Nick may be funny, but sweet doesn’t feel right. Their first interaction consists mostly of him mocking the other men at the party. Amy asks what type of guy he is, other than one with opinions. “Corn-fed, salt of the earth, Missouri guy,” he replies. What he’s really saying is that he’s normal. Handsome and uncomplicated and normal. Nick sees himself as the default person, impervious to mockery and critique. It’s how society sees him, too.
Amy likes Nick. She also likes this role. All her life she was forced to play the part of Amazing Amy, a children’s book character her parents based on her. Throughout childhood, adolescence, adulthood, Amazing Amy achieved when regular Amy failed. But here was this guy. This regular, boring, great on paper guy. Nick is an Instagram following away from being The Bachelor and Amy loves how much sense this makes for her.
But dick-ish simplicity has its limits. Nick, misguided and eager, proposes at the book party for Amazing Amy and The Big Day. It’s true Amy was upset that once again her alter ego was beating her to a milestone. But a proposal should be about your partner, not her parents, not her childhood trauma. Nick doesn’t consider this. He plops himself in front of a group of journalists, makes a crack about Amy’s vagina, and asks her to marry him. He thinks of himself as a hero. The Amy of the journal is thrilled, but it’s unlikely the actual Amy felt so moved.
Journal Amy brags about the ease of their first years of marriage. They’re in love and successful and they pride themselves on not being like other couples. “Wives who treat their men like hapless puppies: to be trained and broken,” Amy says. “Husbands who treat their wives like eccentric dictators: to be appeased and contained,” Nick replies.
Of course, this tired dynamic doesn’t occur naturally. More often than not, it’s the men’s entitlement, laziness, and thoughtlessness, that forces their wives to treat them this way. And, soon enough, this will prove true with Nick and Amy.
Amy loses her job. Nick loses his. They’re now completely reliant on Amy’s trust fund. Nick can’t handle this. He can’t handle his masculinity being challenged, that he’s not the provider, not even a provider. He must re-center himself. He moves them to his hometown. He quietly takes Amy’s money to open a bar. He teaches classes and he fucks a student.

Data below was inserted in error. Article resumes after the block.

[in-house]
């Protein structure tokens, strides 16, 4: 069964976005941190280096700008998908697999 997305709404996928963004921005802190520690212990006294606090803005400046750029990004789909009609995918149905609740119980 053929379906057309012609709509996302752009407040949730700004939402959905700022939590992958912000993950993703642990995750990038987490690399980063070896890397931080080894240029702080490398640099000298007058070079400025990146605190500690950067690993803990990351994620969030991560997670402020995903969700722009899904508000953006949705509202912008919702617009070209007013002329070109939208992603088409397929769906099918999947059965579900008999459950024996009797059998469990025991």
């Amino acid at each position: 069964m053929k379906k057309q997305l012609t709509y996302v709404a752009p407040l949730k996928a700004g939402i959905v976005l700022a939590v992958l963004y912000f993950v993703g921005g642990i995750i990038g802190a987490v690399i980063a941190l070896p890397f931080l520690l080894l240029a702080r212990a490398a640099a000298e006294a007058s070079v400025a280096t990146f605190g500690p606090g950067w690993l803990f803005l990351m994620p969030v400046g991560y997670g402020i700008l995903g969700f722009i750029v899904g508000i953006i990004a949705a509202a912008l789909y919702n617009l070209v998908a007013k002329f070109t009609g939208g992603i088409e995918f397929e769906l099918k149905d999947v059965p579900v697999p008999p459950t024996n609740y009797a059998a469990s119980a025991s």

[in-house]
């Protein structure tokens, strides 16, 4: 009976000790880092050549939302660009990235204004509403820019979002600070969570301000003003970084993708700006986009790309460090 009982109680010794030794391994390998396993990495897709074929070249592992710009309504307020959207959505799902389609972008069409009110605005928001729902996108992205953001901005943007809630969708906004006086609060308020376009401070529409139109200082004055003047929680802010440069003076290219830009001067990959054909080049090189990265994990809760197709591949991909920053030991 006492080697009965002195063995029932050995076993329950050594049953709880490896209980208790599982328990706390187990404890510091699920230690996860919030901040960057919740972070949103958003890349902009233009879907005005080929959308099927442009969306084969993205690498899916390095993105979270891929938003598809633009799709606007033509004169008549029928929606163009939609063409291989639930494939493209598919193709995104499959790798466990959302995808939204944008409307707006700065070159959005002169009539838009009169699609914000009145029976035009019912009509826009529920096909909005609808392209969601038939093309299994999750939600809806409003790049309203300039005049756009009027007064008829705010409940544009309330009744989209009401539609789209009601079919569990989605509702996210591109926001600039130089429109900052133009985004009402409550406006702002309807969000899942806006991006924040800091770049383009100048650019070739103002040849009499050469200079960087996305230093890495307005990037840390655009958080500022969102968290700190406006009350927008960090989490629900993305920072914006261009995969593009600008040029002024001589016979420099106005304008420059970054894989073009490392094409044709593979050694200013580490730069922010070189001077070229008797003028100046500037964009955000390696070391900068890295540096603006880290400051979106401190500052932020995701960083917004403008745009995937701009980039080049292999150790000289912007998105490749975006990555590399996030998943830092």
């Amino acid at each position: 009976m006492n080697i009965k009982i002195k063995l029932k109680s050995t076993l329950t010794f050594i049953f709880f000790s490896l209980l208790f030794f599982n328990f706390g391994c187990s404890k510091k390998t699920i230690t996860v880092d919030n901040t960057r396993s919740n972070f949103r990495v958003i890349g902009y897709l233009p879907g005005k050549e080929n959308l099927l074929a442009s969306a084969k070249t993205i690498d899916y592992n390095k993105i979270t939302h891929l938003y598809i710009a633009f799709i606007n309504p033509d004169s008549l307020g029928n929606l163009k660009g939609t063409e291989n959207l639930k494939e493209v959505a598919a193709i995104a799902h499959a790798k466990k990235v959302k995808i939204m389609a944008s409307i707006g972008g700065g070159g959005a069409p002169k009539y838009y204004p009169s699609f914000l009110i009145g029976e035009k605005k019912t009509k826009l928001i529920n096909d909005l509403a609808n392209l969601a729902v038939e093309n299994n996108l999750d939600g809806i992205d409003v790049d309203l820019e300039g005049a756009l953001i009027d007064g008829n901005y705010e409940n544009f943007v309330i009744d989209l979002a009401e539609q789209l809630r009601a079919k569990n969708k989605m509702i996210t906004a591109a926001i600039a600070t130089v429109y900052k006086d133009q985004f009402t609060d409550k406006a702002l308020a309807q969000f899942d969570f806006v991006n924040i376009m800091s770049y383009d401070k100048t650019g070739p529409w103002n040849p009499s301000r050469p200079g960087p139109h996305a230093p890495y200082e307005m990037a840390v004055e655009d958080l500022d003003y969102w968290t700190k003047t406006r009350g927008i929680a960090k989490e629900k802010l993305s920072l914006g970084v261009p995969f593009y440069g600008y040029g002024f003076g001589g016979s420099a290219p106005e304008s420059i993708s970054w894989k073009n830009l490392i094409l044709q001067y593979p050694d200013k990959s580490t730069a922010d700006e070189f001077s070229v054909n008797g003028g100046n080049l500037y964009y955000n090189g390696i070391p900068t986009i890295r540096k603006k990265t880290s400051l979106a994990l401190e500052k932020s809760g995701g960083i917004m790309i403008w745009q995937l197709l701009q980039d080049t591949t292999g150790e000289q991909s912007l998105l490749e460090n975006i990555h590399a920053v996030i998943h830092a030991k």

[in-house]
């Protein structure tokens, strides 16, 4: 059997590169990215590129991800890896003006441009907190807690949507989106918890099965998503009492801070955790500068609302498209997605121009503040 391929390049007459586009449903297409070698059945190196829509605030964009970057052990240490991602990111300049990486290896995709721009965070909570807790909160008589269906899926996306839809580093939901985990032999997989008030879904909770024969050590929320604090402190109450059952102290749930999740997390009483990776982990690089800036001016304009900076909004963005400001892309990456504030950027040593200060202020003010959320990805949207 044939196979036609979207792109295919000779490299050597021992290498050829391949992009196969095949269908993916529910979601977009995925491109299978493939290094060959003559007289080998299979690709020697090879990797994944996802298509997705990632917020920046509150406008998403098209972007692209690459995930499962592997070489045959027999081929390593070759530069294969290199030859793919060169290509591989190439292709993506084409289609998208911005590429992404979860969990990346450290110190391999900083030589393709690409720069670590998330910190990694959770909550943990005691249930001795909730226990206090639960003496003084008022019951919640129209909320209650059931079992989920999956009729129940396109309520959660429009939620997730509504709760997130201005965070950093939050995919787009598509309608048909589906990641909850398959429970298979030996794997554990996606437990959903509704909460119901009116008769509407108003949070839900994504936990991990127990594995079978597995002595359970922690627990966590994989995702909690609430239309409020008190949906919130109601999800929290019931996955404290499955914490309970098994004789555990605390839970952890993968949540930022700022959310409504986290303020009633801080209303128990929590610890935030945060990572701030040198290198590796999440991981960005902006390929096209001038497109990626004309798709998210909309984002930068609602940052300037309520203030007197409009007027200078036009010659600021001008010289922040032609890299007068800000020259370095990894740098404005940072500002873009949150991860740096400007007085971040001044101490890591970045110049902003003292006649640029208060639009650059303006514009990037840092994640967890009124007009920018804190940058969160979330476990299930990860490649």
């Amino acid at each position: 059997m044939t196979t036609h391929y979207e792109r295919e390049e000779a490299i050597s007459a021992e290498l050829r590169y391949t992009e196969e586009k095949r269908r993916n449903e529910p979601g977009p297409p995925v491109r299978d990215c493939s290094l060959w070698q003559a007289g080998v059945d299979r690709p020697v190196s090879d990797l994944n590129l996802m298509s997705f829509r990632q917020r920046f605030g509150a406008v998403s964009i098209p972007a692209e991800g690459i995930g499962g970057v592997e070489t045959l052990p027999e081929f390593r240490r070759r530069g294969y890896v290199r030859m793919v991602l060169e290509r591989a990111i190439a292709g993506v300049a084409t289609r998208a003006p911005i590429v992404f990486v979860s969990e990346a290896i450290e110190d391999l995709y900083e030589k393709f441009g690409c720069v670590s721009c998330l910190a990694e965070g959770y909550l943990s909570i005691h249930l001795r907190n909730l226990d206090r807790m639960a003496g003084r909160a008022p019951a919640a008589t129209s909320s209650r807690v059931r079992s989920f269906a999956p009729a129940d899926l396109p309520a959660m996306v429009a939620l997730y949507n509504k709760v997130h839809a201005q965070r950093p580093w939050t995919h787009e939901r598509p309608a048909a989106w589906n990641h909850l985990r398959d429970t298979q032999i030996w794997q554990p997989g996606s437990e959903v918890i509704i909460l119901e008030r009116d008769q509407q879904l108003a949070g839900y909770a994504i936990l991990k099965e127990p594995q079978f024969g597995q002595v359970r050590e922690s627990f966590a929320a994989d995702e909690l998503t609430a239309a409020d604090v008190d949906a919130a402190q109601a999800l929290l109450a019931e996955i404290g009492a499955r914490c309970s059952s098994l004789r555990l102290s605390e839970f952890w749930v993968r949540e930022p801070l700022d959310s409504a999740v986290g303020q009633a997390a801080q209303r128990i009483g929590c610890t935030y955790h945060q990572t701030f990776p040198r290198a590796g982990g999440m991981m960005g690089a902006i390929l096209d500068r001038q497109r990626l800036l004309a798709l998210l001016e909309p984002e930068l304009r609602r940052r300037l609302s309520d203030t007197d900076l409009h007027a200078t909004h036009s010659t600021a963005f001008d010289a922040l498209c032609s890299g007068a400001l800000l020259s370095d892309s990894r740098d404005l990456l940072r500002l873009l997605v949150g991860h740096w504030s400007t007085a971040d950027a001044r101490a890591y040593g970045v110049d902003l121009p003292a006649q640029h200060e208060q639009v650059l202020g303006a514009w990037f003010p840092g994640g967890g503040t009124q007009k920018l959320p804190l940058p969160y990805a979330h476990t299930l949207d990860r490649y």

This is not the part Amy signed up for.
When I was first coming out people asked what kind of woman I wanted to be. Sometimes the question was this direct; other times I was asked about clothes, or asked to pick a label—femme or butch, sporty or preppy. Like being female meant choosing a Spice Girl.
I’d always wanted to be a woman, but I hadn’t thought it through this far. I rode the subway and analyzed fashion and body language and energy. Which of these women did I want to be? Or, rather, which of these women resembled who I really was?
I came up with the least interesting response. It was the women in jeans or shorts, a simple top. Maybe a little frazzled or just trying to get to work. They were just women. They were so easily, simply, traditionally women. And they seemed cool. They didn’t seem to be performing. They just were.
I tried to replicate this easy, soft femme aesthetic. But I quickly learned, as a newly out trans woman, this was not an option for me. When most cis women wear jeans and a t-shirt, they look like women. When I did it, I looked like a man. So I leaned into femininity. I wore skirts and sundresses and put on a lot of makeup. I fit into the expected box of femme trans woman.
Like Amy, I tried to live up to an ideal. Like Amy, I always fell short of amazing.